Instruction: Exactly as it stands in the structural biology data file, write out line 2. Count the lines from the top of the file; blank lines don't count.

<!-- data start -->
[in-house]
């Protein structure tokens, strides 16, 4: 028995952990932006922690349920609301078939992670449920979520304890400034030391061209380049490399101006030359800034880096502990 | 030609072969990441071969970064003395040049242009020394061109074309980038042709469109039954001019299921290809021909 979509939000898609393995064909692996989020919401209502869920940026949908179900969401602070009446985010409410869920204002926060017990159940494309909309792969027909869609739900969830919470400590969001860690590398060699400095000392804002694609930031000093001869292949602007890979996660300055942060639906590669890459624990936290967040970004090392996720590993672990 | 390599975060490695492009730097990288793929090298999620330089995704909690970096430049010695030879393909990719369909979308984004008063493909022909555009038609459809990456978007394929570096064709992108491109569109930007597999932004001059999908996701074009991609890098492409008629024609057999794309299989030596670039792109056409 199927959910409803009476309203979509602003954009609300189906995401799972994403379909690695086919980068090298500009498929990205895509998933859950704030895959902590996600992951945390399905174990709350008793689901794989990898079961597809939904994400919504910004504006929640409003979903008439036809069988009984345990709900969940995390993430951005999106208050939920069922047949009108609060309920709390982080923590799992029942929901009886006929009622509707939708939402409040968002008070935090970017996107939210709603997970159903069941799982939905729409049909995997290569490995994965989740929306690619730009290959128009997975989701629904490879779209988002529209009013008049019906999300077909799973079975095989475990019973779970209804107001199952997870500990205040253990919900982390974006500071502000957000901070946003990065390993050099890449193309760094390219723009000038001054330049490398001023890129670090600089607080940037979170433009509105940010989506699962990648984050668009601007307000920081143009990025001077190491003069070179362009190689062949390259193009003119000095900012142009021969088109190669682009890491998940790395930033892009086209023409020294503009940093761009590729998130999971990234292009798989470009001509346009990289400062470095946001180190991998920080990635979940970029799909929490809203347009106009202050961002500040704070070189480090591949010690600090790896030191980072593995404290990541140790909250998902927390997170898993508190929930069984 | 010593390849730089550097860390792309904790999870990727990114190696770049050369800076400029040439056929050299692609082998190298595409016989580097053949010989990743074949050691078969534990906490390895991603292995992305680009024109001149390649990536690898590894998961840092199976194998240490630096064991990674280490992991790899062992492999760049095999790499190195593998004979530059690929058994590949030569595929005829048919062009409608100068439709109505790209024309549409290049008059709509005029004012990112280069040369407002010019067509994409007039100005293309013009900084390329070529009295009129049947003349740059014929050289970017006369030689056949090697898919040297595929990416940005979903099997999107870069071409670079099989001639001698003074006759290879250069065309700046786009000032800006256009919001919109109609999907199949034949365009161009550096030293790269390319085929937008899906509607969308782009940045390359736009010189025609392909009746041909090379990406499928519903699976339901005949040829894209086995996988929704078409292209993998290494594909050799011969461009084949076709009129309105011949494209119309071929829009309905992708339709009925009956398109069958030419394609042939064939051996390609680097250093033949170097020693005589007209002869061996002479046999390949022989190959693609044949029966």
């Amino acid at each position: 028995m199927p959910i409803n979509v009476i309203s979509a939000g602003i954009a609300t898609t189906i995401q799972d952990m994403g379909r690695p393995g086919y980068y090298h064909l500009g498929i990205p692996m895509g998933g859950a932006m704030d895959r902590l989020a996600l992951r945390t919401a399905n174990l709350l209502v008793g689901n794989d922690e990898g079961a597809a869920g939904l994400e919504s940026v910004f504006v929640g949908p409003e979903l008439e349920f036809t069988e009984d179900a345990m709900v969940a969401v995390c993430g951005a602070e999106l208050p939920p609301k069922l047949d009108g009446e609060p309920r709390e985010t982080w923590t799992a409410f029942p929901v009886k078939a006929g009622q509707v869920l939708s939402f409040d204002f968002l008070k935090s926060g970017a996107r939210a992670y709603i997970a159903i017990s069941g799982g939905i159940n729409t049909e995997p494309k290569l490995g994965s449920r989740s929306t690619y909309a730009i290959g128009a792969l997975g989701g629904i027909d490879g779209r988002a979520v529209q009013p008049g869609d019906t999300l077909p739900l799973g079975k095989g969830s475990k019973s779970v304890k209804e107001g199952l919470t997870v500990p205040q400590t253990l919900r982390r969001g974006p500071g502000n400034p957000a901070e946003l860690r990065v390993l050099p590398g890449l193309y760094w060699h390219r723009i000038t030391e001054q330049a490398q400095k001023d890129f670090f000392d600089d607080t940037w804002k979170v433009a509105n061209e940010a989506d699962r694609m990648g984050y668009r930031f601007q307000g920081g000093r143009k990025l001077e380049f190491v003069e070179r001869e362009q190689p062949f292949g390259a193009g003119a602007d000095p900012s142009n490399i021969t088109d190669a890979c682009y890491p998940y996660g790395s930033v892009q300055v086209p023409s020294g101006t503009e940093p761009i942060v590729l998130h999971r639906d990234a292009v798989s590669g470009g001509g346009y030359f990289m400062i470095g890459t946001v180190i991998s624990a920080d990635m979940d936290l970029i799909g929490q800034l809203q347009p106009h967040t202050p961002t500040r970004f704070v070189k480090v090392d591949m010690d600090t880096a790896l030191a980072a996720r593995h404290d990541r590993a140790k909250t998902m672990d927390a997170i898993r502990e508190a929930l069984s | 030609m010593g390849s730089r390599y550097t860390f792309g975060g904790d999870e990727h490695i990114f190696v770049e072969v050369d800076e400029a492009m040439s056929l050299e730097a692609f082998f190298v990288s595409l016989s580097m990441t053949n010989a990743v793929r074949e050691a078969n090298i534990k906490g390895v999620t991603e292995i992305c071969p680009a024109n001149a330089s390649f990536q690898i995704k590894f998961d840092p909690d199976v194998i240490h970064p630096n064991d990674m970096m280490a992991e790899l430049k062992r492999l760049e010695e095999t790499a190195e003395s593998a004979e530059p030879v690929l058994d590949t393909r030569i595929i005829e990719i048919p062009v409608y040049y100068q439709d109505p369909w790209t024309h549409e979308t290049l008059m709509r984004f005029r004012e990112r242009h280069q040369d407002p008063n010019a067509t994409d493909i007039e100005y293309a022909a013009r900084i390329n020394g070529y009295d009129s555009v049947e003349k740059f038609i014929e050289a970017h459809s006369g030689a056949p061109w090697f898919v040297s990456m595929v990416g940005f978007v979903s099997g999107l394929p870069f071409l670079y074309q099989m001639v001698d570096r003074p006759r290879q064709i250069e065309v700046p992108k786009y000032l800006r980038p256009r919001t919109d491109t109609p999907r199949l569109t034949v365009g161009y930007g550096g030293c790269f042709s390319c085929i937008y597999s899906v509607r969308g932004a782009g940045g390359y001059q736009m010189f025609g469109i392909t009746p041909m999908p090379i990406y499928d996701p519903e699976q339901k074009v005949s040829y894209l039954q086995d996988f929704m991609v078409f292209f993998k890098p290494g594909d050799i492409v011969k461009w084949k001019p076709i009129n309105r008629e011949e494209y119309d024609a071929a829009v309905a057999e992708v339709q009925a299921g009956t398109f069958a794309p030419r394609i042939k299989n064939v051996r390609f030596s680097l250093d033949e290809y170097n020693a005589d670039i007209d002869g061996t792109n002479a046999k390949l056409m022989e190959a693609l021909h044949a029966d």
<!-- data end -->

């Protein structure tokens, strides 16, 4: 028995952990932006922690349920609301078939992670449920979520304890400034030391061209380049490399101006030359800034880096502990 | 030609072969990441071969970064003395040049242009020394061109074309980038042709469109039954001019299921290809021909 979509939000898609393995064909692996989020919401209502869920940026949908179900969401602070009446985010409410869920204002926060017990159940494309909309792969027909869609739900969830919470400590969001860690590398060699400095000392804002694609930031000093001869292949602007890979996660300055942060639906590669890459624990936290967040970004090392996720590993672990 | 390599975060490695492009730097990288793929090298999620330089995704909690970096430049010695030879393909990719369909979308984004008063493909022909555009038609459809990456978007394929570096064709992108491109569109930007597999932004001059999908996701074009991609890098492409008629024609057999794309299989030596670039792109056409 199927959910409803009476309203979509602003954009609300189906995401799972994403379909690695086919980068090298500009498929990205895509998933859950704030895959902590996600992951945390399905174990709350008793689901794989990898079961597809939904994400919504910004504006929640409003979903008439036809069988009984345990709900969940995390993430951005999106208050939920069922047949009108609060309920709390982080923590799992029942929901009886006929009622509707939708939402409040968002008070935090970017996107939210709603997970159903069941799982939905729409049909995997290569490995994965989740929306690619730009290959128009997975989701629904490879779209988002529209009013008049019906999300077909799973079975095989475990019973779970209804107001199952997870500990205040253990919900982390974006500071502000957000901070946003990065390993050099890449193309760094390219723009000038001054330049490398001023890129670090600089607080940037979170433009509105940010989506699962990648984050668009601007307000920081143009990025001077190491003069070179362009190689062949390259193009003119000095900012142009021969088109190669682009890491998940790395930033892009086209023409020294503009940093761009590729998130999971990234292009798989470009001509346009990289400062470095946001180190991998920080990635979940970029799909929490809203347009106009202050961002500040704070070189480090591949010690600090790896030191980072593995404290990541140790909250998902927390997170898993508190929930069984 | 010593390849730089550097860390792309904790999870990727990114190696770049050369800076400029040439056929050299692609082998190298595409016989580097053949010989990743074949050691078969534990906490390895991603292995992305680009024109001149390649990536690898590894998961840092199976194998240490630096064991990674280490992991790899062992492999760049095999790499190195593998004979530059690929058994590949030569595929005829048919062009409608100068439709109505790209024309549409290049008059709509005029004012990112280069040369407002010019067509994409007039100005293309013009900084390329070529009295009129049947003349740059014929050289970017006369030689056949090697898919040297595929990416940005979903099997999107870069071409670079099989001639001698003074006759290879250069065309700046786009000032800006256009919001919109109609999907199949034949365009161009550096030293790269390319085929937008899906509607969308782009940045390359736009010189025609392909009746041909090379990406499928519903699976339901005949040829894209086995996988929704078409292209993998290494594909050799011969461009084949076709009129309105011949494209119309071929829009309905992708339709009925009956398109069958030419394609042939064939051996390609680097250093033949170097020693005589007209002869061996002479046999390949022989190959693609044949029966």